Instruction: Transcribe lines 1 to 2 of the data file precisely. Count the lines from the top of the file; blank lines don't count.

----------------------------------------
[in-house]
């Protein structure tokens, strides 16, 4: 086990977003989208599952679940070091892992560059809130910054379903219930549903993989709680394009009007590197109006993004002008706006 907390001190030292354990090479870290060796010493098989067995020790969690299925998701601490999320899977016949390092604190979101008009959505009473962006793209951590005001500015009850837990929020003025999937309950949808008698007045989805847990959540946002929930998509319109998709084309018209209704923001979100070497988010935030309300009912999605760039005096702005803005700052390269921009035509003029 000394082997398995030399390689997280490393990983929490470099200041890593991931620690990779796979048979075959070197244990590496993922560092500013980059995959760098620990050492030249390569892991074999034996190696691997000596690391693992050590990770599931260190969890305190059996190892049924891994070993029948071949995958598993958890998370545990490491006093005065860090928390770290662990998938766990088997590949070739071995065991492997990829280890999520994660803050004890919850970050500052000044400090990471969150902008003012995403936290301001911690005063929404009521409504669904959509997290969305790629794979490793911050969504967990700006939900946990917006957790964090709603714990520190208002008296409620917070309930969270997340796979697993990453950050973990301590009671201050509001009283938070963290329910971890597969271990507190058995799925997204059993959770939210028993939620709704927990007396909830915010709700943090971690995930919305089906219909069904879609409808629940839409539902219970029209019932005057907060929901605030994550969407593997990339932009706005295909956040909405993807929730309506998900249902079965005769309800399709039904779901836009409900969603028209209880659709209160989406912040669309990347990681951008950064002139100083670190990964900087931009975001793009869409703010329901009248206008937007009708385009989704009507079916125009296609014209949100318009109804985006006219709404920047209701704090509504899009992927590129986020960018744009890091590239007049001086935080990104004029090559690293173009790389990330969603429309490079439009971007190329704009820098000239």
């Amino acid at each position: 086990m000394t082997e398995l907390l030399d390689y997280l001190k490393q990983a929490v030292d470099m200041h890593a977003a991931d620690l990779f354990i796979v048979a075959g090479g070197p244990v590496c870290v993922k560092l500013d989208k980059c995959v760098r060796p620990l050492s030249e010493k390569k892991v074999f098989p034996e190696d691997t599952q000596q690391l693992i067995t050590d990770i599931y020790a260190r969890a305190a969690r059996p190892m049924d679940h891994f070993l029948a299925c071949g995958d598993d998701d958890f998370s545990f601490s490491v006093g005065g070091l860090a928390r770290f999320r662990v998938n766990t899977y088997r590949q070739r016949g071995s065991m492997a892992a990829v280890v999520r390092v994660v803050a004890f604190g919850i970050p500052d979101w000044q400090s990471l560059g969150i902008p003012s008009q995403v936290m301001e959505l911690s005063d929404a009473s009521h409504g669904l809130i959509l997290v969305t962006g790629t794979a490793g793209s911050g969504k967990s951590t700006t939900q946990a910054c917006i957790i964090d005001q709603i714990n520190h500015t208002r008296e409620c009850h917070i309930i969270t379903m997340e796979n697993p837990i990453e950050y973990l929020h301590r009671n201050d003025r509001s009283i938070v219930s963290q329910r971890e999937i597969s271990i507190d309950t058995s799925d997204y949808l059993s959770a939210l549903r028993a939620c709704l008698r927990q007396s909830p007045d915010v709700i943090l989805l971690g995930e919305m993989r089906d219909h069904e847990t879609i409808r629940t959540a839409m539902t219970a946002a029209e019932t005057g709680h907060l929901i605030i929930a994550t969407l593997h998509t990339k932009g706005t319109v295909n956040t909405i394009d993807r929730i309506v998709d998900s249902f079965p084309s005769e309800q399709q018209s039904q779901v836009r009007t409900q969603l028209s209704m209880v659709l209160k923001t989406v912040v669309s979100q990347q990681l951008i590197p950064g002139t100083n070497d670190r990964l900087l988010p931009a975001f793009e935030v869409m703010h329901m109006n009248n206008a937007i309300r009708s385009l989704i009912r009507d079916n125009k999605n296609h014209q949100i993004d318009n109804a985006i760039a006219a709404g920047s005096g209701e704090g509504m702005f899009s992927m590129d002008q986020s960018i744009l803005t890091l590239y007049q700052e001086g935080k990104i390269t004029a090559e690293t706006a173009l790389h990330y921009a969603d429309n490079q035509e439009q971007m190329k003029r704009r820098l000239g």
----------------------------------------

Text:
[in-house]
């Protein structure tokens, strides 16, 4: 086990977003989208599952679940070091892992560059809130910054379903219930549903993989709680394009009007590197109006993004002008706006 907390001190030292354990090479870290060796010493098989067995020790969690299925998701601490999320899977016949390092604190979101008009959505009473962006793209951590005001500015009850837990929020003025999937309950949808008698007045989805847990959540946002929930998509319109998709084309018209209704923001979100070497988010935030309300009912999605760039005096702005803005700052390269921009035509003029 000394082997398995030399390689997280490393990983929490470099200041890593991931620690990779796979048979075959070197244990590496993922560092500013980059995959760098620990050492030249390569892991074999034996190696691997000596690391693992050590990770599931260190969890305190059996190892049924891994070993029948071949995958598993958890998370545990490491006093005065860090928390770290662990998938766990088997590949070739071995065991492997990829280890999520994660803050004890919850970050500052000044400090990471969150902008003012995403936290301001911690005063929404009521409504669904959509997290969305790629794979490793911050969504967990700006939900946990917006957790964090709603714990520190208002008296409620917070309930969270997340796979697993990453950050973990301590009671201050509001009283938070963290329910971890597969271990507190058995799925997204059993959770939210028993939620709704927990007396909830915010709700943090971690995930919305089906219909069904879609409808629940839409539902219970029209019932005057907060929901605030994550969407593997990339932009706005295909956040909405993807929730309506998900249902079965005769309800399709039904779901836009409900969603028209209880659709209160989406912040669309990347990681951008950064002139100083670190990964900087931009975001793009869409703010329901009248206008937007009708385009989704009507079916125009296609014209949100318009109804985006006219709404920047209701704090509504899009992927590129986020960018744009890091590239007049001086935080990104004029090559690293173009790389990330969603429309490079439009971007190329704009820098000239």